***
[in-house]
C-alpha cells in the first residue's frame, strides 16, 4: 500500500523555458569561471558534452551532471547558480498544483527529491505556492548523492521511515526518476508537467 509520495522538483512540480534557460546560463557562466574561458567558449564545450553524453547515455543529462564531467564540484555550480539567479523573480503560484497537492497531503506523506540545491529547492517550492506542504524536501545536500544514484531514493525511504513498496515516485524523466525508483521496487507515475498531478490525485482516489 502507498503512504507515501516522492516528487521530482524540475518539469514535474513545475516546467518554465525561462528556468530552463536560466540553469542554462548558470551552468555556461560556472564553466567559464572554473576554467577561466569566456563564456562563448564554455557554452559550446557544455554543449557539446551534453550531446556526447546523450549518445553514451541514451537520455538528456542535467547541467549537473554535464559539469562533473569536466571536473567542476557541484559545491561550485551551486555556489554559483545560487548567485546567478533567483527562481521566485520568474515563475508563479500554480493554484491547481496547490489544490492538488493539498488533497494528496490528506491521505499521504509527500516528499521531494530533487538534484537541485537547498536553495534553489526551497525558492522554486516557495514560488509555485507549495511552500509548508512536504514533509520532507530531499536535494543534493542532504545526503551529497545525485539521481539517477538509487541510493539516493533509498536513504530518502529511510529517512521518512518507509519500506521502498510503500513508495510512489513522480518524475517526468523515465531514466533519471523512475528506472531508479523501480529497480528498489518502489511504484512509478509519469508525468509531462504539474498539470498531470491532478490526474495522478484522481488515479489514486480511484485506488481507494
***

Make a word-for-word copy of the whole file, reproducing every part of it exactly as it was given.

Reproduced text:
[in-house]
C-alpha cells in the first residue's frame, strides 16, 4: 500500500523555458569561471558534452551532471547558480498544483527529491505556492548523492521511515526518476508537467 509520495522538483512540480534557460546560463557562466574561458567558449564545450553524453547515455543529462564531467564540484555550480539567479523573480503560484497537492497531503506523506540545491529547492517550492506542504524536501545536500544514484531514493525511504513498496515516485524523466525508483521496487507515475498531478490525485482516489 502507498503512504507515501516522492516528487521530482524540475518539469514535474513545475516546467518554465525561462528556468530552463536560466540553469542554462548558470551552468555556461560556472564553466567559464572554473576554467577561466569566456563564456562563448564554455557554452559550446557544455554543449557539446551534453550531446556526447546523450549518445553514451541514451537520455538528456542535467547541467549537473554535464559539469562533473569536466571536473567542476557541484559545491561550485551551486555556489554559483545560487548567485546567478533567483527562481521566485520568474515563475508563479500554480493554484491547481496547490489544490492538488493539498488533497494528496490528506491521505499521504509527500516528499521531494530533487538534484537541485537547498536553495534553489526551497525558492522554486516557495514560488509555485507549495511552500509548508512536504514533509520532507530531499536535494543534493542532504545526503551529497545525485539521481539517477538509487541510493539516493533509498536513504530518502529511510529517512521518512518507509519500506521502498510503500513508495510512489513522480518524475517526468523515465531514466533519471523512475528506472531508479523501480529497480528498489518502489511504484512509478509519469508525468509531462504539474498539470498531470491532478490526474495522478484522481488515479489514486480511484485506488481507494